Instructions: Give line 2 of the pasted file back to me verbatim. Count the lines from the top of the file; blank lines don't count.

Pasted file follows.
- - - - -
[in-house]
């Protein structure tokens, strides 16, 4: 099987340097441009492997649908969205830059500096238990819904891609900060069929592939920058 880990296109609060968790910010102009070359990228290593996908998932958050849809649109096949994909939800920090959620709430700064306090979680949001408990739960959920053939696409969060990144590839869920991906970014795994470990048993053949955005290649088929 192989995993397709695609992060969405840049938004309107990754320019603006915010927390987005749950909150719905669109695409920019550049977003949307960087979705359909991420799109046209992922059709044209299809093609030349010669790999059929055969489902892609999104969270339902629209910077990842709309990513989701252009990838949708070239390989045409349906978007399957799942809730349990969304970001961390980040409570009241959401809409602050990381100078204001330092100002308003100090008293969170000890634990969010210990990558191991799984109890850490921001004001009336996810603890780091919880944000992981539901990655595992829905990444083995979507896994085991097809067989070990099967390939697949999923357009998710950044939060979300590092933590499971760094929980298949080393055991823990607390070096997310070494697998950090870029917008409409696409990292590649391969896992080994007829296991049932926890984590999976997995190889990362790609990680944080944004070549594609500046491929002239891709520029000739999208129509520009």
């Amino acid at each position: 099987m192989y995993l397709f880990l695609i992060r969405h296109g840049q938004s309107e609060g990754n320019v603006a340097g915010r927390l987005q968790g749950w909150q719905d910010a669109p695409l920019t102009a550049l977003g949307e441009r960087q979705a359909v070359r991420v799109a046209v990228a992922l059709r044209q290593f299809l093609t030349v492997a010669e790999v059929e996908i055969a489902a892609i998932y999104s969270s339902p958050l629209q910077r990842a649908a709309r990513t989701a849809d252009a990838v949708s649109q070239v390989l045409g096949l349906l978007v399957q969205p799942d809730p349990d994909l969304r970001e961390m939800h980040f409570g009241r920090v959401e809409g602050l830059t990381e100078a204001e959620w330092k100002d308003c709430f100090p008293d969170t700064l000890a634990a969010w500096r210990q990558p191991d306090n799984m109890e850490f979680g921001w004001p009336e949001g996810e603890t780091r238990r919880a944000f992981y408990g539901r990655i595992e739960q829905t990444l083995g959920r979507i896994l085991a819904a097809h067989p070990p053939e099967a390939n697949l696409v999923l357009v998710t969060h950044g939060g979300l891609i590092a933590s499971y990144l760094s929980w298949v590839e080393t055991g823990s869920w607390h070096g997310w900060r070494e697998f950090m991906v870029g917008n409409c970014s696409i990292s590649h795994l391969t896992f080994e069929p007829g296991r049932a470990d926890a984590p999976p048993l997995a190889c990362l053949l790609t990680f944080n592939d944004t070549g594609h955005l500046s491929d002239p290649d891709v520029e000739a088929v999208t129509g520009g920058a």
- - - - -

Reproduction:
């Protein structure tokens, strides 16, 4: 099987340097441009492997649908969205830059500096238990819904891609900060069929592939920058 880990296109609060968790910010102009070359990228290593996908998932958050849809649109096949994909939800920090959620709430700064306090979680949001408990739960959920053939696409969060990144590839869920991906970014795994470990048993053949955005290649088929 192989995993397709695609992060969405840049938004309107990754320019603006915010927390987005749950909150719905669109695409920019550049977003949307960087979705359909991420799109046209992922059709044209299809093609030349010669790999059929055969489902892609999104969270339902629209910077990842709309990513989701252009990838949708070239390989045409349906978007399957799942809730349990969304970001961390980040409570009241959401809409602050990381100078204001330092100002308003100090008293969170000890634990969010210990990558191991799984109890850490921001004001009336996810603890780091919880944000992981539901990655595992829905990444083995979507896994085991097809067989070990099967390939697949999923357009998710950044939060979300590092933590499971760094929980298949080393055991823990607390070096997310070494697998950090870029917008409409696409990292590649391969896992080994007829296991049932926890984590999976997995190889990362790609990680944080944004070549594609500046491929002239891709520029000739999208129509520009």